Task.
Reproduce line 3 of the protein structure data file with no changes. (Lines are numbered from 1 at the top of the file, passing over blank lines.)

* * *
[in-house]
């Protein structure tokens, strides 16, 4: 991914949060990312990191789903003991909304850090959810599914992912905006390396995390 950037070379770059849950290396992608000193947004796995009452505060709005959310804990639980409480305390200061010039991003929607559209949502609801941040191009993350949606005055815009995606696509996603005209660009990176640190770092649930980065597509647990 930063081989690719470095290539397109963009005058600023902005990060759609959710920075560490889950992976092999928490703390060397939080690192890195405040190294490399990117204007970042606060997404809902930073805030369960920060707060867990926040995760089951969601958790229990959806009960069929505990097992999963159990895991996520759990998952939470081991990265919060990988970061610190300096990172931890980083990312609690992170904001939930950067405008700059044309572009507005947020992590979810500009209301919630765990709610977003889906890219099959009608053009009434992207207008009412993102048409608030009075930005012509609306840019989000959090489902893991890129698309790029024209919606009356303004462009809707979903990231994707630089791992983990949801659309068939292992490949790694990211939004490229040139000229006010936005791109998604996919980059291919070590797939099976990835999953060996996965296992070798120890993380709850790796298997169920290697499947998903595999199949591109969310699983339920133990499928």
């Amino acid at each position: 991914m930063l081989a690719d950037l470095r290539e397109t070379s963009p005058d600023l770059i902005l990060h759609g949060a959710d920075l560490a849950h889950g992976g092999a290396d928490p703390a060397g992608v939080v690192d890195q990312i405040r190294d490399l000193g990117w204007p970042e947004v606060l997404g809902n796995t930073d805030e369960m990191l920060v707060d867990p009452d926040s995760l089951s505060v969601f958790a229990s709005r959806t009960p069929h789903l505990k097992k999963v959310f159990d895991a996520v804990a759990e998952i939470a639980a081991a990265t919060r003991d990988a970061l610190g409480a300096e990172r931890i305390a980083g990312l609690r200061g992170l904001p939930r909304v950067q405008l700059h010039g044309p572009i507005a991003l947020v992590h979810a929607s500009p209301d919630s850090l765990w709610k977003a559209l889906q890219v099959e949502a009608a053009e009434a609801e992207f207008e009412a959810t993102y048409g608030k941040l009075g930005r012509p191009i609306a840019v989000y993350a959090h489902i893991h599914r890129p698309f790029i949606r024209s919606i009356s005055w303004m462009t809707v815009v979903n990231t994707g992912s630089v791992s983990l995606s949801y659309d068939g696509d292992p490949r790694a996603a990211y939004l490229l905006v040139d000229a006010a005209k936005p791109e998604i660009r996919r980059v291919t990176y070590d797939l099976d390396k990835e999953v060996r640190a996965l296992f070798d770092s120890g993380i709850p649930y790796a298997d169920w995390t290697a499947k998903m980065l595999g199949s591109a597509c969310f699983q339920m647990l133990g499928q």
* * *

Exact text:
């Amino acid at each position: 991914m930063l081989a690719d950037l470095r290539e397109t070379s963009p005058d600023l770059i902005l990060h759609g949060a959710d920075l560490a849950h889950g992976g092999a290396d928490p703390a060397g992608v939080v690192d890195q990312i405040r190294d490399l000193g990117w204007p970042e947004v606060l997404g809902n796995t930073d805030e369960m990191l920060v707060d867990p009452d926040s995760l089951s505060v969601f958790a229990s709005r959806t009960p069929h789903l505990k097992k999963v959310f159990d895991a996520v804990a759990e998952i939470a639980a081991a990265t919060r003991d990988a970061l610190g409480a300096e990172r931890i305390a980083g990312l609690r200061g992170l904001p939930r909304v950067q405008l700059h010039g044309p572009i507005a991003l947020v992590h979810a929607s500009p209301d919630s850090l765990w709610k977003a559209l889906q890219v099959e949502a009608a053009e009434a609801e992207f207008e009412a959810t993102y048409g608030k941040l009075g930005r012509p191009i609306a840019v989000y993350a959090h489902i893991h599914r890129p698309f790029i949606r024209s919606i009356s005055w303004m462009t809707v815009v979903n990231t994707g992912s630089v791992s983990l995606s949801y659309d068939g696509d292992p490949r790694a996603a990211y939004l490229l905006v040139d000229a006010a005209k936005p791109e998604i660009r996919r980059v291919t990176y070590d797939l099976d390396k990835e999953v060996r640190a996965l296992f070798d770092s120890g993380i709850p649930y790796a298997d169920w995390t290697a499947k998903m980065l595999g199949s591109a597509c969310f699983q339920m647990l133990g499928q």